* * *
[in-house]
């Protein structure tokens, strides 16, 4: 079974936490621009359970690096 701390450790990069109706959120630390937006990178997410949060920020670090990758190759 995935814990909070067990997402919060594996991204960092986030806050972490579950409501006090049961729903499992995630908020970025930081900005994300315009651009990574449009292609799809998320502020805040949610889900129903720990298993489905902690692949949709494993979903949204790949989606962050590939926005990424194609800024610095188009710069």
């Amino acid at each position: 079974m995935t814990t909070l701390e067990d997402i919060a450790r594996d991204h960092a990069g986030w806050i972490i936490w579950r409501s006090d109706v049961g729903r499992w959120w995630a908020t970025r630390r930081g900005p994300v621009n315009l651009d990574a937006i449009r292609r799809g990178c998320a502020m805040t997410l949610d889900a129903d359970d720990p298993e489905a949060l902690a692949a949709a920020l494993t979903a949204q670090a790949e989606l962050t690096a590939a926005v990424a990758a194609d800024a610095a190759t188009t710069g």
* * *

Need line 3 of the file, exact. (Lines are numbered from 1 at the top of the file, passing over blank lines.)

């Amino acid at each position: 079974m995935t814990t909070l701390e067990d997402i919060a450790r594996d991204h960092a990069g986030w806050i972490i936490w579950r409501s006090d109706v049961g729903r499992w959120w995630a908020t970025r630390r930081g900005p994300v621009n315009l651009d990574a937006i449009r292609r799809g990178c998320a502020m805040t997410l949610d889900a129903d359970d720990p298993e489905a949060l902690a692949a949709a920020l494993t979903a949204q670090a790949e989606l962050t690096a590939a926005v990424a990758a194609d800024a610095a190759t188009t710069g």